Azmin: M’sia now actively pursuing energy market reforms

  • Nation
  • Tuesday, 25 Jun 2019

KUALA LUMPUR: Malaysia is actively pursuing energy market reforms to enhance the country’s attractiveness as the preferred destination for energy investments, says Eco­nomic Affairs Minister Datuk Seri Mohamed Azmin Ali.

He said the government would continue to strive for energy market reforms even with its status as among the world’s largest liquefied natural gas (LNG) provider and blessed with a strategic position to provide solutions to new markets seeking access to clean and modern energy.

“Malaysia is prepared to not only meet the rise in energy demand but also navigate the energy transition while ensuring a greener and cleaner tomorrow for future generations.

“Thriving with investment opportunities, the measures that we have introduced will nurture a healthy and conducive ecosystem for business activities,” he said in his special address at the 20th Asia Oil and Gas Conference (AOGC) 2019 yesterday.

He also noted that Malaysia is keen to collaborate and is open to win-win partnerships in new growth areas as it forges a new energy future.

Azmin noted that oil and gas, as well as petroleum and petrochemical products, accounted for 21% of Malaysia’s total exports, amounting to RM211bil in 2018.

On the impact of the US-China trade war on the sector, he said Malaysia continues to experience significant growth in energy demand, particularly power generation.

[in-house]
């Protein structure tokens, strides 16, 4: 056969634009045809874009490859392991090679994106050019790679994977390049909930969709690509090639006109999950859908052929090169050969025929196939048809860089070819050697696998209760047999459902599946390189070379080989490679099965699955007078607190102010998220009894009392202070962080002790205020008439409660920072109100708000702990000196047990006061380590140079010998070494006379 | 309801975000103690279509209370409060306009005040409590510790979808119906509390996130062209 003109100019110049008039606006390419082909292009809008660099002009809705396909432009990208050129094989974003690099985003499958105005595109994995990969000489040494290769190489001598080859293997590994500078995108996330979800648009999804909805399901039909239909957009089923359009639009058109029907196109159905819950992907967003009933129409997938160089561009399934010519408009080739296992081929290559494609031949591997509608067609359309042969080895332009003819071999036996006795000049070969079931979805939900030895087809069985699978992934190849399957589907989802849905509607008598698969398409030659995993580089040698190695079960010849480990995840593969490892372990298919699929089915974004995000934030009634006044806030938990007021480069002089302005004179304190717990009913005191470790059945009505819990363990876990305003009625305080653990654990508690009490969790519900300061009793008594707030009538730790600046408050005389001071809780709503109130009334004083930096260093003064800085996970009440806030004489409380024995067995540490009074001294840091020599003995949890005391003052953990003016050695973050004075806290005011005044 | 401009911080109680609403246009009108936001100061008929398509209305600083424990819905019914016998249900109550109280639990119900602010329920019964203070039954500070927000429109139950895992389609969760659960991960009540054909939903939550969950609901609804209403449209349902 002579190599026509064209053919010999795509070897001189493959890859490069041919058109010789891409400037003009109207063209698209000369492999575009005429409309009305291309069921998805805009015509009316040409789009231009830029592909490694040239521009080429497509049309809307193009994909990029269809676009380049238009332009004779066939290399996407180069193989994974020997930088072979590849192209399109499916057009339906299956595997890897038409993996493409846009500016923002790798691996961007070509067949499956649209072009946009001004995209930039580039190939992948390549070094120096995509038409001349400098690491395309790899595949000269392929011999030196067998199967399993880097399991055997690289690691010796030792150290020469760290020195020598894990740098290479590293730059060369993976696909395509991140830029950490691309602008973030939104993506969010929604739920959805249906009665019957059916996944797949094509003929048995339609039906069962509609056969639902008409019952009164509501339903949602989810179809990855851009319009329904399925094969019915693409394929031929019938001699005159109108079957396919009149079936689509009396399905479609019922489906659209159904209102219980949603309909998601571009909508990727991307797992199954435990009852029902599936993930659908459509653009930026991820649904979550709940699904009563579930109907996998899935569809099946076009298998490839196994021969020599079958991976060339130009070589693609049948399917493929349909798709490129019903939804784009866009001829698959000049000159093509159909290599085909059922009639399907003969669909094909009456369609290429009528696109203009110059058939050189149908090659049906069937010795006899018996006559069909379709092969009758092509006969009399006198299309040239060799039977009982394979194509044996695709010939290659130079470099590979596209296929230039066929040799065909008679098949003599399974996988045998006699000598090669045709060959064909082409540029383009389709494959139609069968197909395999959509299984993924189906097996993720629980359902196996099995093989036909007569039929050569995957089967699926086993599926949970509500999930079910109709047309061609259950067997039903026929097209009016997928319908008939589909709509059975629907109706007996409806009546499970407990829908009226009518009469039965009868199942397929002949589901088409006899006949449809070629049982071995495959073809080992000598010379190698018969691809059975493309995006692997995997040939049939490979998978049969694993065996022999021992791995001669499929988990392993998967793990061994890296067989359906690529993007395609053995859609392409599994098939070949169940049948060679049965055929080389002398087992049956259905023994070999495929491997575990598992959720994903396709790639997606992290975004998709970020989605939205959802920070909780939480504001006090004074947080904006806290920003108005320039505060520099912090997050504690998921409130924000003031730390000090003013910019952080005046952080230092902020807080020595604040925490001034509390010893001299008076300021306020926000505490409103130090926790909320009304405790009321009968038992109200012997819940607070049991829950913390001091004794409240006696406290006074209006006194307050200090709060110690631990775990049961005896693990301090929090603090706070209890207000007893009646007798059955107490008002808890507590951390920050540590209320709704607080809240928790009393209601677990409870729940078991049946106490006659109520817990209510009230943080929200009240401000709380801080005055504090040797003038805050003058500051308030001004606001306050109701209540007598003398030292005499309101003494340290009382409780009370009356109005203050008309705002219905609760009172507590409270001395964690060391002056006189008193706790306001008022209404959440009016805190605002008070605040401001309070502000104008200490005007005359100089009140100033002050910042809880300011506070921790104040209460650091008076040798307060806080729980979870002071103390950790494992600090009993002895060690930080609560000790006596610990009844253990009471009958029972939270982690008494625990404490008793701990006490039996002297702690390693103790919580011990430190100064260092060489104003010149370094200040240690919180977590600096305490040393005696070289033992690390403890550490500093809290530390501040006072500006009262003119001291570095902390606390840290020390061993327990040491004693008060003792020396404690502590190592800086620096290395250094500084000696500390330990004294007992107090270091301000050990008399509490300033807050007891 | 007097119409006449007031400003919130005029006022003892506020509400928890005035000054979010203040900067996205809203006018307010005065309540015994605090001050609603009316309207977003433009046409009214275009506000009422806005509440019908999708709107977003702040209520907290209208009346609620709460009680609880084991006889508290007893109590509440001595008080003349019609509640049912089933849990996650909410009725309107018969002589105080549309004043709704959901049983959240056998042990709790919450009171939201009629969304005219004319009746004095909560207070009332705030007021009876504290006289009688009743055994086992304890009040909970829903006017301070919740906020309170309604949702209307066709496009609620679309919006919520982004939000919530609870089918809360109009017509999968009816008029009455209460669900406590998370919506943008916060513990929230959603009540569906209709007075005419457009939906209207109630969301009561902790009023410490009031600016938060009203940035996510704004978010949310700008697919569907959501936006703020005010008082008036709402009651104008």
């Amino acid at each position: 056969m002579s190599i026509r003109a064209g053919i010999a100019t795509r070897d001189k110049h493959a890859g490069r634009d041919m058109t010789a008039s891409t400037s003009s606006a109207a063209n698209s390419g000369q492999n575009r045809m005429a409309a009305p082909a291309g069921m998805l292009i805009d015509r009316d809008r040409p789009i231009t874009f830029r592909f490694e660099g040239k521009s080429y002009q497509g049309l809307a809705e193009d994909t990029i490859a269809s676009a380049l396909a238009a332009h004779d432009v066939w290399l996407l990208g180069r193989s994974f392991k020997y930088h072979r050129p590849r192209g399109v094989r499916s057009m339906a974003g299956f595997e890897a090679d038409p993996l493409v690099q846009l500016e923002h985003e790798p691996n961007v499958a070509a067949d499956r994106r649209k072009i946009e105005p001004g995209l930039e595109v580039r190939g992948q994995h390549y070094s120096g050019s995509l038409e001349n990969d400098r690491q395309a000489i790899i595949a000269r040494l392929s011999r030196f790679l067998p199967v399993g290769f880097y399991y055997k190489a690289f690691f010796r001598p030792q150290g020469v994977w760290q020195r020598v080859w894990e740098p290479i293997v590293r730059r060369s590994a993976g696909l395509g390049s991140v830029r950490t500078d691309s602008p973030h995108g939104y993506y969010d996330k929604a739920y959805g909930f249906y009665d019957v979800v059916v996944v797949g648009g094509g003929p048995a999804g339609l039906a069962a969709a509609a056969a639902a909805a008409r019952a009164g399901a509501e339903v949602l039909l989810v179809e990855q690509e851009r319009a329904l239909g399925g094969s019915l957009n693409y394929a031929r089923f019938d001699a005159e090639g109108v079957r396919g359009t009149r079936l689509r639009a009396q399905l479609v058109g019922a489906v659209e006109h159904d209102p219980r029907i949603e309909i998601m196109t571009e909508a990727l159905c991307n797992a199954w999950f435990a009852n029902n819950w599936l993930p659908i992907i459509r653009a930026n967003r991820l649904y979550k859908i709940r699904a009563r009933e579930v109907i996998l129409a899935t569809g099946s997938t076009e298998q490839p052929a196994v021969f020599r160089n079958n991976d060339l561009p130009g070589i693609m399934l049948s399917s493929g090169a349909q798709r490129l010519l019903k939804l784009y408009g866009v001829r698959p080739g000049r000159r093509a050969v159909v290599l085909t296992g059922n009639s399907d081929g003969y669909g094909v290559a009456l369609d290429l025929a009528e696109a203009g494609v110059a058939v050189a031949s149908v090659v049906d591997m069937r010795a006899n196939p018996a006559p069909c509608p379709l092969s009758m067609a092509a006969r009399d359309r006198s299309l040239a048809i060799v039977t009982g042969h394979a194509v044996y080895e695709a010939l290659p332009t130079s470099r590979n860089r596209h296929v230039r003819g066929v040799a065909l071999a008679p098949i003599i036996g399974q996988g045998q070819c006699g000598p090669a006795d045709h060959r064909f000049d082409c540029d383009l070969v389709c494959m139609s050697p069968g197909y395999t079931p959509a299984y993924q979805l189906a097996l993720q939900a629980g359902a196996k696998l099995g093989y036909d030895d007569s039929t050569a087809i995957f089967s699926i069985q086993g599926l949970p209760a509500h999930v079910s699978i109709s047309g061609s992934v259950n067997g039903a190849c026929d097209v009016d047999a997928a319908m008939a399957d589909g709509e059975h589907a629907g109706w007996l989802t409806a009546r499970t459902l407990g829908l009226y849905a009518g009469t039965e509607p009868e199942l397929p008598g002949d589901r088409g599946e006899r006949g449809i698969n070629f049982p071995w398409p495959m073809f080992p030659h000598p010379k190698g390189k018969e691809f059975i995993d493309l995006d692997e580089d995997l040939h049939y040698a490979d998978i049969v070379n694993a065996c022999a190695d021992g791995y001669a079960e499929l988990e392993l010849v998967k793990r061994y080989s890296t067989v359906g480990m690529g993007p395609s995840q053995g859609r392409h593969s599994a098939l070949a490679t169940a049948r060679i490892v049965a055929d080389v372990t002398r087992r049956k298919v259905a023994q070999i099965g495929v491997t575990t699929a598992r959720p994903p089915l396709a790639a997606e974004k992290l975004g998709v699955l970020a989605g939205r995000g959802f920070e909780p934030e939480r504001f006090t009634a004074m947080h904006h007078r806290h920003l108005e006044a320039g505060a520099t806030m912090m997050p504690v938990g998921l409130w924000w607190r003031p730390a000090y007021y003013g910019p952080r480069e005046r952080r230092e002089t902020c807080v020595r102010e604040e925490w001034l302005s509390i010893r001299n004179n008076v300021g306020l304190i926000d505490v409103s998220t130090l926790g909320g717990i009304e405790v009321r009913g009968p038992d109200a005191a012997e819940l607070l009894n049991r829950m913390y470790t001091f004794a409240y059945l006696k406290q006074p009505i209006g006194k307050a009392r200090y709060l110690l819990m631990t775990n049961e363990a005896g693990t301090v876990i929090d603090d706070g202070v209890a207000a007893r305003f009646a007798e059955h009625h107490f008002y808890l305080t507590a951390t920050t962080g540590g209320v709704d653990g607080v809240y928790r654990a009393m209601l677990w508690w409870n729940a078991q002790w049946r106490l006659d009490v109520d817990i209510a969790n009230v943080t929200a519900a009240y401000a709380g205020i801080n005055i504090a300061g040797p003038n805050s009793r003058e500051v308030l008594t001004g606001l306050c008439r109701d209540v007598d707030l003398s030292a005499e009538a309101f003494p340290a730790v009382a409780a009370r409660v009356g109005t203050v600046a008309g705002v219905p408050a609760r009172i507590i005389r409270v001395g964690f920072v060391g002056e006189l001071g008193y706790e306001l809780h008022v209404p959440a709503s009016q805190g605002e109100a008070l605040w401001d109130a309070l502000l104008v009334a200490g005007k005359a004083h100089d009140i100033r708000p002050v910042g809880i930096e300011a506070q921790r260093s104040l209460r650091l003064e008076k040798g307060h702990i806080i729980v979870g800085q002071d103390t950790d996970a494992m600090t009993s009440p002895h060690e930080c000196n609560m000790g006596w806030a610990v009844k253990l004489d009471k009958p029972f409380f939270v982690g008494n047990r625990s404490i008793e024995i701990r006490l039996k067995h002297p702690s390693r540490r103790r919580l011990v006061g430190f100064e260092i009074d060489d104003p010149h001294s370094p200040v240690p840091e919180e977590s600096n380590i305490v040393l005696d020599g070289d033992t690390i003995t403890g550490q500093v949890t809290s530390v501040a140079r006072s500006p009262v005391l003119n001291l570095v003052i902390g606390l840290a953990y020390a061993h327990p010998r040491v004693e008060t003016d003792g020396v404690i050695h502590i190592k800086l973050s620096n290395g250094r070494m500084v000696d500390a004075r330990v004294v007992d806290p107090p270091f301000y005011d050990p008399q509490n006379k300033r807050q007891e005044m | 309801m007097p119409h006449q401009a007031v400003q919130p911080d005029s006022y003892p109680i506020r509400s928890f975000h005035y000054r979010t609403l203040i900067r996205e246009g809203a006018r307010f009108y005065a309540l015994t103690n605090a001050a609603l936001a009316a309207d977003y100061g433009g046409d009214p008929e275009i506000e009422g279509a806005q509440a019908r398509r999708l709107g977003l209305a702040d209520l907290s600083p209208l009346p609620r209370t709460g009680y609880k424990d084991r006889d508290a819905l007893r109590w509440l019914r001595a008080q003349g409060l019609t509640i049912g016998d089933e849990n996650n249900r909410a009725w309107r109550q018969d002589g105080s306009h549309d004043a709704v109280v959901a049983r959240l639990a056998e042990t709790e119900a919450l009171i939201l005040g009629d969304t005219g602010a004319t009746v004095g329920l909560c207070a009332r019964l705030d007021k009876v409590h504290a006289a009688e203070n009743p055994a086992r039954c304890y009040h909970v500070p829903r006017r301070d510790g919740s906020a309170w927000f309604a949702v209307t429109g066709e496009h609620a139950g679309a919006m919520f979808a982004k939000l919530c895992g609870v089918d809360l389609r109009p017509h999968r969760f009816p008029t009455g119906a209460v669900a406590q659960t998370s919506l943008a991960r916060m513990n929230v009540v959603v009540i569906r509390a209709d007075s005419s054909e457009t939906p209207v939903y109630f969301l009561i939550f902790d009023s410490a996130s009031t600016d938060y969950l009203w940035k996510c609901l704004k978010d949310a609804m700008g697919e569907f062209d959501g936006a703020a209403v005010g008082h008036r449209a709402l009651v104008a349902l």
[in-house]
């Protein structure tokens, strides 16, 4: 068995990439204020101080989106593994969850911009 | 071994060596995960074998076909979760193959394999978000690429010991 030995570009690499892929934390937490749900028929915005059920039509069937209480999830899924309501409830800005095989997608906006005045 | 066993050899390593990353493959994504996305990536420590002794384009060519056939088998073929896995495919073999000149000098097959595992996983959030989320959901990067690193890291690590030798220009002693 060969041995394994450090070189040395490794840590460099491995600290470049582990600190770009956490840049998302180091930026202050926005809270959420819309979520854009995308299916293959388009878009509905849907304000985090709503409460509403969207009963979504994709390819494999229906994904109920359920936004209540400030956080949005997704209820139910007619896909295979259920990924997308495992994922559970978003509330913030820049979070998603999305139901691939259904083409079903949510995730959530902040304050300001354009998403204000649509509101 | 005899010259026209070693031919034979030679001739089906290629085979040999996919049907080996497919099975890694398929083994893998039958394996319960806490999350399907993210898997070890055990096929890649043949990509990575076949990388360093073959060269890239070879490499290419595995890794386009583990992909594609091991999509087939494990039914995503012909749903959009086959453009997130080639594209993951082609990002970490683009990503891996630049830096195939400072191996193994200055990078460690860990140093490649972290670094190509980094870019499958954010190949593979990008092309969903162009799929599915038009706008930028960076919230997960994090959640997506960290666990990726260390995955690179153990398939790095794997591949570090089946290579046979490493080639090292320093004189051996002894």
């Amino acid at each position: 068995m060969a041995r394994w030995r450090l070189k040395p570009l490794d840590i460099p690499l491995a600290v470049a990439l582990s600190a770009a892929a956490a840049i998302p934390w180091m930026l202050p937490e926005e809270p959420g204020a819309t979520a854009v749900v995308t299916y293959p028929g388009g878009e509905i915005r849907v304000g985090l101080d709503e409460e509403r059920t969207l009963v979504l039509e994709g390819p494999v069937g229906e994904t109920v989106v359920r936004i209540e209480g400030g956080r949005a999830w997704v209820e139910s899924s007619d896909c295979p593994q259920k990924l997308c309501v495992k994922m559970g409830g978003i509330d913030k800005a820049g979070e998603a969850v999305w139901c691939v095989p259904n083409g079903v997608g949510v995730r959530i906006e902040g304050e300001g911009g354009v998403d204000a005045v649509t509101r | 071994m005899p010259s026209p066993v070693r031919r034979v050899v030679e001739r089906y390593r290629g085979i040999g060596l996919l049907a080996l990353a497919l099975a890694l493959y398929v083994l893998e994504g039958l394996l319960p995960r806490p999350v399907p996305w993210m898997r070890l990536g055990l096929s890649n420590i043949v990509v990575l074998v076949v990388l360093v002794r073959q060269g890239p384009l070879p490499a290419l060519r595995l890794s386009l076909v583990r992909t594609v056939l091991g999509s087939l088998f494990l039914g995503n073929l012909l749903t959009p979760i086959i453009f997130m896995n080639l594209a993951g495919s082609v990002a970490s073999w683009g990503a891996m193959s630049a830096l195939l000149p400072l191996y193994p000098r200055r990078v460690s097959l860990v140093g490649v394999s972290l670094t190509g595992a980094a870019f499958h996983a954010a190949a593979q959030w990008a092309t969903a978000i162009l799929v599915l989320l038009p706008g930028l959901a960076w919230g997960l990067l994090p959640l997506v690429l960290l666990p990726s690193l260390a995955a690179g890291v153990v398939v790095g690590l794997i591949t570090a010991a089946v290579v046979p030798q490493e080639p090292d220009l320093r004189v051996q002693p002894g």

“Malaysia will benefit from trade and investment diversion as the US-China trade war is expected to heighten market volatility.

But overall, we see a gloomier trade outlook should the trade war remain unresolved.

“Being in the mainstream of the global economy, Malaysia needs to remain agile and be anticipative of the highly-challenging and fast-changing external environment,” he said.

He explained that as an emerging economy, Malaysia must pioneer new growth sectors to drive investment and capacity building.

“This is also in line with the aspiration to achieve shared prosperity.

The inclusive development of the domestic economy is essential to bridge gaps between urban and rural cities,” he said. — Bernama

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